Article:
‘1917’ Cinematographer Roger Deakins: Oscar Contenders Interview – Hollywood Life

‘1917’ Cinematographer Roger Deakins Describes Intense ‘Tension’ Filming 8-Minute Long Shot

Cinematographer Roger Deakins has received continuous praise, and an Oscar nom, following his incredible work on '1917.' He spoke to HL about his approach to the film.

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Veteran cinematographer Roger Deakins nabbed his 15th Academy Award nomination today for his stunning vision brought to life in 1917. On February 9th, we will find out if Deakins will win his second Oscar — his first was for Blade Runner 2049 in 2018. In partnership with Best Director nominee Sam Mendes, Deakins brought their vision to life by filming the World War I movie in several long shots, the longest of which was 8-and-a-half minutes long. “The whole thing was written with these long sequences in mind,” the cinematographer revealed in an EXCLUSIVE interview with HollywoodLife at the National Board of Review. “I think it almost traps the audience with the characters. It certainly puts the audience in the character’s perspective. You’re with them all the time.”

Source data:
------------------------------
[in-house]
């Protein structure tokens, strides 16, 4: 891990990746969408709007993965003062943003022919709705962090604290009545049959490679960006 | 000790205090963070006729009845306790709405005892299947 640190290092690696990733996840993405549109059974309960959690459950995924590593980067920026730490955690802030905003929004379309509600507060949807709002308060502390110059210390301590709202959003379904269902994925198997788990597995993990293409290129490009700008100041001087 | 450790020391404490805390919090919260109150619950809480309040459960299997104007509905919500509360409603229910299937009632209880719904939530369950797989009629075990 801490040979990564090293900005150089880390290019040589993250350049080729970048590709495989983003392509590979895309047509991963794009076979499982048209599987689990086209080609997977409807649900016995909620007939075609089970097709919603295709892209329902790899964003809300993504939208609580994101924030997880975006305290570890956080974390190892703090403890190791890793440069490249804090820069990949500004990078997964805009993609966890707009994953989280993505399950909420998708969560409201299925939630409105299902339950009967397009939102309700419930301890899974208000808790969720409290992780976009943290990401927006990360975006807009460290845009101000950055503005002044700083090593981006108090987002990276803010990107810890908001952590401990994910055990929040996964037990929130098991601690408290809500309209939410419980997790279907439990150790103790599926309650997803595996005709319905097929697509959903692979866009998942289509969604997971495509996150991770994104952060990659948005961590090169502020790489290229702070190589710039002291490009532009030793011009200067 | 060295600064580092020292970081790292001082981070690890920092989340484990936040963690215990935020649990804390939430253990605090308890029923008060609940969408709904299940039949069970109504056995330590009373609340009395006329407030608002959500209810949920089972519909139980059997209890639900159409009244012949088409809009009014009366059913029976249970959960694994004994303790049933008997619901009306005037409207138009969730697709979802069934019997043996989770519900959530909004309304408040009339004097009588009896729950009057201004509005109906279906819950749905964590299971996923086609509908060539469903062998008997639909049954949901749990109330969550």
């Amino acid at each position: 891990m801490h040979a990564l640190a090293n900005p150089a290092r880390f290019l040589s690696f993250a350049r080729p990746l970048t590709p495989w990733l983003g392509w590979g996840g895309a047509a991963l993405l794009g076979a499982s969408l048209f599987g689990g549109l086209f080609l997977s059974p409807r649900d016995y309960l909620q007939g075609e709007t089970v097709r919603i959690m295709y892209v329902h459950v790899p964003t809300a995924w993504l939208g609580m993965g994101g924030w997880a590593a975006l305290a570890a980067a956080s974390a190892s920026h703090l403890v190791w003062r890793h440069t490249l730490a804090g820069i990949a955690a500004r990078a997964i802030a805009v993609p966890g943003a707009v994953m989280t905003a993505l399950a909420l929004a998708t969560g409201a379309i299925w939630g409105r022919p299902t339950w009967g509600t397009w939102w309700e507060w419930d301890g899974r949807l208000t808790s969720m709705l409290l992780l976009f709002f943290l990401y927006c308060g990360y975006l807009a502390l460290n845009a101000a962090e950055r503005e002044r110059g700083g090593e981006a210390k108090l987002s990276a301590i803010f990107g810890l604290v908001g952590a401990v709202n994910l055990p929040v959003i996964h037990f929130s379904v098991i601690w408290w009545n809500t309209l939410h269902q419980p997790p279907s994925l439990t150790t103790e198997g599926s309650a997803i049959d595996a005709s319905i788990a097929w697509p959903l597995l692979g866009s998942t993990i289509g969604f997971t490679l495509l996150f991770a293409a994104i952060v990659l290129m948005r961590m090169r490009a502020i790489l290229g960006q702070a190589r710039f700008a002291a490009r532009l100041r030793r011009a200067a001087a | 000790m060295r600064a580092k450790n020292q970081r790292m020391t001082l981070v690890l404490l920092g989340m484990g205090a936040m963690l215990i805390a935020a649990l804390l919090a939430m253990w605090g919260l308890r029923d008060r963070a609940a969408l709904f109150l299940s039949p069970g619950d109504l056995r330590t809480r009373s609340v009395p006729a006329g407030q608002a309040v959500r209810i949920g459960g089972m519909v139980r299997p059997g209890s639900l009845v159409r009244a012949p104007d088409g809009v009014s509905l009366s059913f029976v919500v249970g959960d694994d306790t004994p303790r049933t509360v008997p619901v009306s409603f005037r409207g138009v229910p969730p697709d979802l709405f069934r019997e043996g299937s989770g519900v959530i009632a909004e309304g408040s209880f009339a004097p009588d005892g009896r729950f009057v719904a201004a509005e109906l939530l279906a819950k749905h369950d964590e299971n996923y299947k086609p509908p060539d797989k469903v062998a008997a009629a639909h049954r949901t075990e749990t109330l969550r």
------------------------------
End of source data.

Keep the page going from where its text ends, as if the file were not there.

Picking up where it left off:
Deakins continued to say that the longer cuts add an intensity to the film that might otherwise not be there. “If you’ve got a cut, you cut to a wide shot or something, in a way it’s a release. You’re giving the audience a way out. So I hope it works in that sense, that it’s almost claustrophobic, and sometimes you don’t even see what the characters are seeing. It’s that kind of sense of what’s going on around you and that kind of suspense,” he said.

When it came to filming the longest sequence in the film, during which viewers witness a frantic George McKay make his final run across the battlefield, Deakins said the tension was palpable. “It was sort of a dance — for everybody. Maybe it was a camera operator or the grip, and I was operating remotely and then there was the focus puller. And then there’s all the elements and the actors and it all has to be…it’s all intensely choreographed,” he explained. “It all had to work on the day, and then the weather had to behave because it had to be cloudy. As the shot went on, you get to four minutes, five minutes, the tension really rose.”

Tune into the 92nd Academy Awards on February 9, 2020 on ABC. Deakins’ 1917 is joined in his category for Best Cinematography by The IrishmanThe Lighthouse, Joker and Once Upon A Time…In Hollywood.